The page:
Absinthe, an anise-flavoured cousin of gin, was once thought hallucinogenic. Sorry, it isn’t, but it is available again, a classic spirit enjoying a deserved renaissance.
It’s the newest old spirit.
Absinthe, the opalescent, anise-flavoured elixir, intemperate muse of 19th century writers like Oscar Wilde and Paul Verlaine, was banned nearly 100 years ago over its alleged hallucinogenic properties.
Legal once again, and available at the LCBO, the “green fairy” of the Belle Époque still struggles to define itself.
It was never dangerous, says Ted Breaux, a New Orleans-based chemist and absinthe historian now invested in making the drink at an old distillery in France.
In 2000, he examined sealed, vintage bottles to determine the levels of thujone, the so-called psycho-active compound found in wormwood. His analysis debunked many long-standing myths.
“None of the bottles contained thujone in any significant concentration. These vintage bottles would pass modern regulations.” Thujone is also found in sage and mint.
A century ago, many bars in Europe offered this artisanal herbal drink. It was a category onto itself, a cousin to gin because of its similar re-distillation process.
Kate Simon, editor-in-chief of Imbibe magazine and author of Absinthe Cocktails: 50 Ways to Mix the Green Fairy, calls absinthe “a complex, nuanced spirit, on par with the top-shelf cognacs and fine whiskeys.”
Before the ban, which occurred in various countries between 1909 and 1914, it was popular in North American port cities like New Orleans, home of the Sazerac cocktail, which calls for a wash of absinthe, 2 ounces of rye, sugar and several dashes of Peychaud’s bitters.
“The French drank absinthe with ice water and an optional piece of sugar. In America, we were all about fancy cocktails,” says Breaux. A dash of absinthe was a common ingredient, called for in 104 recipes in the 1930 edition of the Savoy Cocktail Book, from the Savoy Hotel in London, England, where it remained legal.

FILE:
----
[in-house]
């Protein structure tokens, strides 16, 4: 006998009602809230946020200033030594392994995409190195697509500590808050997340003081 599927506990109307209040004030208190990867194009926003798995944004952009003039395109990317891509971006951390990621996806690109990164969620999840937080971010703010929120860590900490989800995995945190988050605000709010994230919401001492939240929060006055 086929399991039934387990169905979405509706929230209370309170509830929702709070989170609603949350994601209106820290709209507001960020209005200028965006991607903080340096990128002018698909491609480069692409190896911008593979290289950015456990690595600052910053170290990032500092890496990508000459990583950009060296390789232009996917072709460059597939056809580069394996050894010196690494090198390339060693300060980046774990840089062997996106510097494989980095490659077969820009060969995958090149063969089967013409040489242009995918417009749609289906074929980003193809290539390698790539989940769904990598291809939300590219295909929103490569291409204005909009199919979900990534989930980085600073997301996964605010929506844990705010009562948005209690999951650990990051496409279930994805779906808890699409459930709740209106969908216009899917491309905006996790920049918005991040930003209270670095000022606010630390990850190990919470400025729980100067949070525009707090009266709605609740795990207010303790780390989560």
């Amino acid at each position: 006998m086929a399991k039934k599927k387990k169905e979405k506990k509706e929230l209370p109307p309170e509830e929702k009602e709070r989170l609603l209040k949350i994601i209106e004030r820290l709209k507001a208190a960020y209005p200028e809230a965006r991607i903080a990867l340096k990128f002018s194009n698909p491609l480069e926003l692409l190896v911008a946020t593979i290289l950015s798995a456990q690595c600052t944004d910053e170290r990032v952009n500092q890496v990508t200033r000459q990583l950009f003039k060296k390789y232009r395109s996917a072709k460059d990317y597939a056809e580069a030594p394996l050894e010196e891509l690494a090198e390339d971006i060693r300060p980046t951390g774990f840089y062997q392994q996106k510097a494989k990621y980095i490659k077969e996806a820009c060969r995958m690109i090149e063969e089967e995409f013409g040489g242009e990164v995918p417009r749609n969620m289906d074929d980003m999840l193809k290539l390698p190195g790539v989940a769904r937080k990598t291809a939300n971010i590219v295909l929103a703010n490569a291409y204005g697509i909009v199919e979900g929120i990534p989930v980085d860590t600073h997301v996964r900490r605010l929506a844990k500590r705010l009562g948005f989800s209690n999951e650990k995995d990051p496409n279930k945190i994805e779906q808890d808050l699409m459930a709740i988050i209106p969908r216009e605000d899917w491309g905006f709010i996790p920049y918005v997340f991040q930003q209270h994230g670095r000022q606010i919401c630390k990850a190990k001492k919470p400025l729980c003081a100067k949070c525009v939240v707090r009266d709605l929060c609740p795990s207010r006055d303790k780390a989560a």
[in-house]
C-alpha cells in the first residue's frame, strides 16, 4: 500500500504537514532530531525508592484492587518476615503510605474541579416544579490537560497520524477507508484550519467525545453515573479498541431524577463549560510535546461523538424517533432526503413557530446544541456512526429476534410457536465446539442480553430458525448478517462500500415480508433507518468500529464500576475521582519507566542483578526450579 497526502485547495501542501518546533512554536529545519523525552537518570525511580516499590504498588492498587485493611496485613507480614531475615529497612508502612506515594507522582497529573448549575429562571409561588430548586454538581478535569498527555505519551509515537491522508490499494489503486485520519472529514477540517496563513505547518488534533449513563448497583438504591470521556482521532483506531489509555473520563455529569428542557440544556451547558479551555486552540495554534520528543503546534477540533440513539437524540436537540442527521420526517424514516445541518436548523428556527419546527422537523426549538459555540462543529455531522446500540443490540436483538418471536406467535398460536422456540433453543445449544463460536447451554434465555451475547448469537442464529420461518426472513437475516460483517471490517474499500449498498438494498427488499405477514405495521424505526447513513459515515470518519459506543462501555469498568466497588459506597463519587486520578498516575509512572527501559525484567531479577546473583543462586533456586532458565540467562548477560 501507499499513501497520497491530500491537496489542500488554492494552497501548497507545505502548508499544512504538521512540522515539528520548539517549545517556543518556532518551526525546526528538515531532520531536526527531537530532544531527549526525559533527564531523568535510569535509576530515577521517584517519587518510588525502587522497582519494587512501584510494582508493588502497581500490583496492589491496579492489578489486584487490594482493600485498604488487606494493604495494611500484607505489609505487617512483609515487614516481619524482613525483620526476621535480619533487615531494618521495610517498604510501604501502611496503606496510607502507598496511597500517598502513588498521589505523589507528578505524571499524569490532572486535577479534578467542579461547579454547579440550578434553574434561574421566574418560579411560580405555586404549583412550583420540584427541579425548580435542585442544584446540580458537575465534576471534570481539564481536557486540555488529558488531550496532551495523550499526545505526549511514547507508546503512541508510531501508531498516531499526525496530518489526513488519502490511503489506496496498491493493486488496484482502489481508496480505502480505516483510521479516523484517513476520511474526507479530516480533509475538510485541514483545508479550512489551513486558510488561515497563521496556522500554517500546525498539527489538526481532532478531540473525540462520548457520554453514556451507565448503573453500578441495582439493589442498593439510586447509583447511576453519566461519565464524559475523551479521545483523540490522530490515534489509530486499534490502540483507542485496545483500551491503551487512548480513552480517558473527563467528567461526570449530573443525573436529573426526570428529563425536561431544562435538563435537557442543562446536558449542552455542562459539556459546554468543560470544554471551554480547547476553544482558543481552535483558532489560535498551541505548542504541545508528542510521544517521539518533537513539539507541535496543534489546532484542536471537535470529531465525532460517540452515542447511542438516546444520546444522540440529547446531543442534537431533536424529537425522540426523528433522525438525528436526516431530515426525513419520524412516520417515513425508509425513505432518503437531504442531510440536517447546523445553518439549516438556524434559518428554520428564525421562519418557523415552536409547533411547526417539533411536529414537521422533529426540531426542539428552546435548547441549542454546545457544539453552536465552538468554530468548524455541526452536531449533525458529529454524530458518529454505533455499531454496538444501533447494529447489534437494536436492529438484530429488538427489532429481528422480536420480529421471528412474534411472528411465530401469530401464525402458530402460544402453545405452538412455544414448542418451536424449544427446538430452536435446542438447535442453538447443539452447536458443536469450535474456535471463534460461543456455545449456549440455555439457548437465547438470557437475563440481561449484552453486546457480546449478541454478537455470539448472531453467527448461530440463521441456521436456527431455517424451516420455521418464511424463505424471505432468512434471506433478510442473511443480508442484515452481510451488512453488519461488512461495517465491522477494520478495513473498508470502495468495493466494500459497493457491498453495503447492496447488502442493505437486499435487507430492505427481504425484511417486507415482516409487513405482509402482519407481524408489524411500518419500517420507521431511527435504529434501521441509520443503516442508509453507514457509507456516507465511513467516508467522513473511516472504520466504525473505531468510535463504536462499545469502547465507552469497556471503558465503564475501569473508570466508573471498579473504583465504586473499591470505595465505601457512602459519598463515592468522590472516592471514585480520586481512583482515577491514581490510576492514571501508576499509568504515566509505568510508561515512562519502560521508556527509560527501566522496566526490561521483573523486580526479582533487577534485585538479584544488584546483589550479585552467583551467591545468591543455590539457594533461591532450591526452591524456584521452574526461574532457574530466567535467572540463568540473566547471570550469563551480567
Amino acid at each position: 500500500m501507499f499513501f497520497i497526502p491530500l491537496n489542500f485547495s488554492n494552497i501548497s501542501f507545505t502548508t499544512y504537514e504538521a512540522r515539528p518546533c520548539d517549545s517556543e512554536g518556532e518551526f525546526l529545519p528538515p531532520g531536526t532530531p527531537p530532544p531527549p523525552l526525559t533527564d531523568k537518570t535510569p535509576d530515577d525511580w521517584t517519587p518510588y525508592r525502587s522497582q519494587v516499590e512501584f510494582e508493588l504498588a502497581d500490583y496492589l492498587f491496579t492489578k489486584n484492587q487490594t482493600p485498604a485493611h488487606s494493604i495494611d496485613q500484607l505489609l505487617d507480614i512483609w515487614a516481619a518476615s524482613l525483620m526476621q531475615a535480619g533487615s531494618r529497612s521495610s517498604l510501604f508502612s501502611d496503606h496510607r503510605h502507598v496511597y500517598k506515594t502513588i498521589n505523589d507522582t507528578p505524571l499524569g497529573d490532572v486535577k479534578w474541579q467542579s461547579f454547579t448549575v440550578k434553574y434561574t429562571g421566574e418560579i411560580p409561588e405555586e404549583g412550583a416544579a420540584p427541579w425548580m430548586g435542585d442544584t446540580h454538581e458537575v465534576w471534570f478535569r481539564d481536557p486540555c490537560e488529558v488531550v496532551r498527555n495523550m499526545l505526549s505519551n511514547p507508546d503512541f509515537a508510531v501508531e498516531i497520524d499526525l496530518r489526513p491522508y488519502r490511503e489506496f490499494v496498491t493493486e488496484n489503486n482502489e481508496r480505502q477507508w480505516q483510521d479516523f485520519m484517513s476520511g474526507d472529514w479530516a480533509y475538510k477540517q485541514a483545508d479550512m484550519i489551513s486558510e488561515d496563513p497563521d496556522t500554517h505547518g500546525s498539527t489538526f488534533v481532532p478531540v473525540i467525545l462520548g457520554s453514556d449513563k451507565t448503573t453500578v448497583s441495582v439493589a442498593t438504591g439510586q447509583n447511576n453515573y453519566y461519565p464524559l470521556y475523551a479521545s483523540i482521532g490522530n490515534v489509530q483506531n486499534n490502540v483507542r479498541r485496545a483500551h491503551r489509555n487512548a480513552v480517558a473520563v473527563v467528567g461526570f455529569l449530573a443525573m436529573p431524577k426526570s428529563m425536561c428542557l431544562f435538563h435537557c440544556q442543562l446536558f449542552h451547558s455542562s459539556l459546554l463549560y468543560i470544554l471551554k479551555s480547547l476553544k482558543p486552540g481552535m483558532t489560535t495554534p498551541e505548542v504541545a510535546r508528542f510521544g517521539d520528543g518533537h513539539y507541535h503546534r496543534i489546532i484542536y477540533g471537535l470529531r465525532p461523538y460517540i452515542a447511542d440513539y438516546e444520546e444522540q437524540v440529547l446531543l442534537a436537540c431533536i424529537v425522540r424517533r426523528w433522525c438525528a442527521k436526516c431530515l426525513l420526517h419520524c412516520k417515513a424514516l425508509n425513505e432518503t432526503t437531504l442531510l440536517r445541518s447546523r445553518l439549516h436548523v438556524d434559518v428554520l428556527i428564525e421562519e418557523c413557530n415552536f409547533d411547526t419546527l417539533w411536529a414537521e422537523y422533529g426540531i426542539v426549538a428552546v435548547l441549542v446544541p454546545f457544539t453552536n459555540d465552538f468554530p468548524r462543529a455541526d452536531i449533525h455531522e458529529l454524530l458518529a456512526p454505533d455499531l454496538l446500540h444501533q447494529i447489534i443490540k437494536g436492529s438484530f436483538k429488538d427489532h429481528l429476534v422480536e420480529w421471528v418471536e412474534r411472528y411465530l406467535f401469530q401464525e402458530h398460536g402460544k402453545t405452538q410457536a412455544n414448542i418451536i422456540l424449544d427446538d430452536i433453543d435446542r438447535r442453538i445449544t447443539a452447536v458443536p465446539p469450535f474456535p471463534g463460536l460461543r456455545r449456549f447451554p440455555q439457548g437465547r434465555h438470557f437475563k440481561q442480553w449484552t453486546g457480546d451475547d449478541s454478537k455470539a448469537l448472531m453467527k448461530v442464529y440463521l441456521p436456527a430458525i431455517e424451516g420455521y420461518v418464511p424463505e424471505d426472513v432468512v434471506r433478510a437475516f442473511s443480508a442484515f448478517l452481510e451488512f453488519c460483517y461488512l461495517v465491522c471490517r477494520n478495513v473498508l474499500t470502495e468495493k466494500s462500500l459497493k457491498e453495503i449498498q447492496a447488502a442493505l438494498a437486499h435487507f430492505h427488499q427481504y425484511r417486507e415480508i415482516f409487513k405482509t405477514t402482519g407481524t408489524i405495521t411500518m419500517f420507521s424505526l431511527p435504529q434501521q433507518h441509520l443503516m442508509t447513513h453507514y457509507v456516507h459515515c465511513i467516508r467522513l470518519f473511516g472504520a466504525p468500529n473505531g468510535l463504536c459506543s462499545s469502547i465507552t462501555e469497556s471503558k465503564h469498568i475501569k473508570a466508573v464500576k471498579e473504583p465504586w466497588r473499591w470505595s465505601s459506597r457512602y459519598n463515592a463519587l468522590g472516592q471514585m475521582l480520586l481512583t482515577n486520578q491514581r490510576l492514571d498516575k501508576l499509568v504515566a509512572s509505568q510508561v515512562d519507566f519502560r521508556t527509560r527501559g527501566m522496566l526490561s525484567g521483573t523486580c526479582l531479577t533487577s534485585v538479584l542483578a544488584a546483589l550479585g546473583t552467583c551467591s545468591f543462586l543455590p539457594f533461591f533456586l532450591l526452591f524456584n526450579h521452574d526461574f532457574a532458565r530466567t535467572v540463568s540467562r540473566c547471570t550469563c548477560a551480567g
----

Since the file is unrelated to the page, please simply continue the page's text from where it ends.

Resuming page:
Why did this popular drink vanish? The supposed harmful effects of thujone sparked the ban. Meanwhile the European wine industry, recovering from a 19th century phylloxera outbreak which destroyed many vineyards in France, seized on the negative press the high-proof spirit sometimes received and aligned itself with the temperance movement. Breaux says “those leagues wanted to ban all alcoholic beverages, but the wine lobby successfully painted absinthe as the true villain.”
By 1915, anti-absinthe sentiment was rampant, even in Toronto. In the Daily Star, O’Keefe Breweries advertisements announced that unlike “poisonous” absinthe, its beer was a “pure beverage.”
Barriers began to be removed in the late 20th century, and Eastern European companies released absinthe-like spirits — now trading on its past reputation as a hallucinogen.
But Breaux felt the public was being misinformed. What was being sold, he says, “had no connection to the genuine spirit of the 19th century.” Breaux and his colleagues produce absinthe in a 19th century French distillery whose still room, according to the company’s website, has an iron interior designed by Gustav Eiffel. (Eiffel must have had absinthe — a sorbet made from it was served at a dinner honouring him when the Eiffel Tower opened in 1889, says the Virtual Absinthe Museum). Breaux says the Combier distillery, located in the Loire Valley south of Paris, uses natural ingredients and no colour additives. He and others would like governments to adopt an official legal definition for absinthe similar to Canada’s for whisky, to set quality standards. The European Commission recently proposed amending a law on spirit drinks to create standards for absinthe.
“We’re making some headway in the EU, but it’ll be a multi-structured thing, because when you’re battling some big liquor conglomerates who put up a lot of opposition, it’s a bit of a challenge,” says Breaux.
“Negotiations on spirits regulations tend to take a long time,” adds Simon in an email. “The battles are always hard-fought. And perhaps even more so with absinthe because there’s still so much myth and mystique surrounding it, even as more and more people become educated about it.”
Simon’s first encounter with the spirit involved a bottle of “fake, mouthwash-green” absinthe. “It was the early days of the Web, and I actually paid $100 for it on a shady foreign website. What a disappointment! It was essentially coloured vodka.”
In 2007, she finally tried the real deal. “One sip and I was hooked.”